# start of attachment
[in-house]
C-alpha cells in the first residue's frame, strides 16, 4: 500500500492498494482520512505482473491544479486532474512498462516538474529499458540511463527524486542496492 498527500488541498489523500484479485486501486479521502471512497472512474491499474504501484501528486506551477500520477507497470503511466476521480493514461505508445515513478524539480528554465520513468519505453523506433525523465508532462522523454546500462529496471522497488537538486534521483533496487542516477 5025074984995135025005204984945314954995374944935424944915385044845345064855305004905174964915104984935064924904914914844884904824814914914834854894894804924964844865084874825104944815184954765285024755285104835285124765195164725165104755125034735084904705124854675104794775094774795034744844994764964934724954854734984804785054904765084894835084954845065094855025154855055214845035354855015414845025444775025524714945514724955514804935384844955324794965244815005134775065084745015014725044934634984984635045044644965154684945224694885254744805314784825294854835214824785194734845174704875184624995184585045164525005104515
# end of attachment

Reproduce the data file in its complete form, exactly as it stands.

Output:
[in-house]
C-alpha cells in the first residue's frame, strides 16, 4: 500500500492498494482520512505482473491544479486532474512498462516538474529499458540511463527524486542496492 498527500488541498489523500484479485486501486479521502471512497472512474491499474504501484501528486506551477500520477507497470503511466476521480493514461505508445515513478524539480528554465520513468519505453523506433525523465508532462522523454546500462529496471522497488537538486534521483533496487542516477 5025074984995135025005204984945314954995374944935424944915385044845345064855305004905174964915104984935064924904914914844884904824814914914834854894894804924964844865084874825104944815184954765285024755285104835285124765195164725165104755125034735084904705124854675104794775094774795034744844994764964934724954854734984804785054904765084894835084954845065094855025154855055214845035354855015414845025444775025524714945514724955514804935384844955324794965244815005134775065084745015014725044934634984984635045044644965154684945224694885254744805314784825294854835214824785194734845174704875184624995184585045164525005104515